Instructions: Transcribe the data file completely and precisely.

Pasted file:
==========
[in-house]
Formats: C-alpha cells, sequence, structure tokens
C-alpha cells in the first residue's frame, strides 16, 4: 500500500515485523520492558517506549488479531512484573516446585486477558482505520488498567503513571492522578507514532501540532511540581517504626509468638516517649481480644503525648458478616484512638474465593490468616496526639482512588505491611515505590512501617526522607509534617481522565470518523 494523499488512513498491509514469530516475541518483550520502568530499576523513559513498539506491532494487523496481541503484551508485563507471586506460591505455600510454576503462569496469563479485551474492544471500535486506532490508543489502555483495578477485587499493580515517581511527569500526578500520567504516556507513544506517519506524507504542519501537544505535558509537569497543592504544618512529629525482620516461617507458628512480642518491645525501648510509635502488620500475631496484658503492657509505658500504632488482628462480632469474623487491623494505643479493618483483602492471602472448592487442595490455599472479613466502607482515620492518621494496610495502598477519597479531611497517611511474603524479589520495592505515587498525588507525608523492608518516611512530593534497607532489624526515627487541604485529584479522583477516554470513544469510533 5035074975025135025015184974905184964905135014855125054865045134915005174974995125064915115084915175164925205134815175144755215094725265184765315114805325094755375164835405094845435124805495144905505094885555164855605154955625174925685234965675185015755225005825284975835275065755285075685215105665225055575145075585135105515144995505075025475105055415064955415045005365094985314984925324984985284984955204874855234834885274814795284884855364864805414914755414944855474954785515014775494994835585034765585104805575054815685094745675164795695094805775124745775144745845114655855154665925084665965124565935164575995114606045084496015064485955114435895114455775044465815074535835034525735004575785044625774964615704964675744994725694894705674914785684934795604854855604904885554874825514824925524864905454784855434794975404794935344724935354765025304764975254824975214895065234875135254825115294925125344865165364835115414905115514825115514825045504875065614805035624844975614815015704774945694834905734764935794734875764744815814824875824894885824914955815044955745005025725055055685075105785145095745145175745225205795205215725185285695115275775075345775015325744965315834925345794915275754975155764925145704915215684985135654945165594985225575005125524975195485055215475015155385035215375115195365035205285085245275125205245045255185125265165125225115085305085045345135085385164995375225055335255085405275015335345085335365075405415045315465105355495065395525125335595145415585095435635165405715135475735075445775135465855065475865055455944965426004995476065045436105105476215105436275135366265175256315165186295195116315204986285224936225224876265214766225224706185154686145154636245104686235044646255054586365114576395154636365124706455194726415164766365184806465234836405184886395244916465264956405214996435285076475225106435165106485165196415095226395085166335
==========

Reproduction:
[in-house]
Formats: C-alpha cells, sequence, structure tokens
C-alpha cells in the first residue's frame, strides 16, 4: 500500500515485523520492558517506549488479531512484573516446585486477558482505520488498567503513571492522578507514532501540532511540581517504626509468638516517649481480644503525648458478616484512638474465593490468616496526639482512588505491611515505590512501617526522607509534617481522565470518523 494523499488512513498491509514469530516475541518483550520502568530499576523513559513498539506491532494487523496481541503484551508485563507471586506460591505455600510454576503462569496469563479485551474492544471500535486506532490508543489502555483495578477485587499493580515517581511527569500526578500520567504516556507513544506517519506524507504542519501537544505535558509537569497543592504544618512529629525482620516461617507458628512480642518491645525501648510509635502488620500475631496484658503492657509505658500504632488482628462480632469474623487491623494505643479493618483483602492471602472448592487442595490455599472479613466502607482515620492518621494496610495502598477519597479531611497517611511474603524479589520495592505515587498525588507525608523492608518516611512530593534497607532489624526515627487541604485529584479522583477516554470513544469510533 5035074975025135025015184974905184964905135014855125054865045134915005174974995125064915115084915175164925205134815175144755215094725265184765315114805325094755375164835405094845435124805495144905505094885555164855605154955625174925685234965675185015755225005825284975835275065755285075685215105665225055575145075585135105515144995505075025475105055415064955415045005365094985314984925324984985284984955204874855234834885274814795284884855364864805414914755414944855474954785515014775494994835585034765585104805575054815685094745675164795695094805775124745775144745845114655855154665925084665965124565935164575995114606045084496015064485955114435895114455775044465815074535835034525735004575785044625774964615704964675744994725694894705674914785684934795604854855604904885554874825514824925524864905454784855434794975404794935344724935354765025304764975254824975214895065234875135254825115294925125344865165364835115414905115514825115514825045504875065614805035624844975614815015704774945694834905734764935794734875764744815814824875824894885824914955815044955745005025725055055685075105785145095745145175745225205795205215725185285695115275775075345775015325744965315834925345794915275754975155764925145704915215684985135654945165594985225575005125524975195485055215475015155385035215375115195365035205285085245275125205245045255185125265165125225115085305085045345135085385164995375225055335255085405275015335345085335365075405415045315465105355495065395525125335595145415585095435635165405715135475735075445775135465855065475865055455944965426004995476065045436105105476215105436275135366265175256315165186295195116315204986285224936225224876265214766225224706185154686145154636245104686235044646255054586365114576395154636365124706455194726415164766365184806465234836405184886395244916465264956405214996435285076475225106435165106485165196415095226395085166335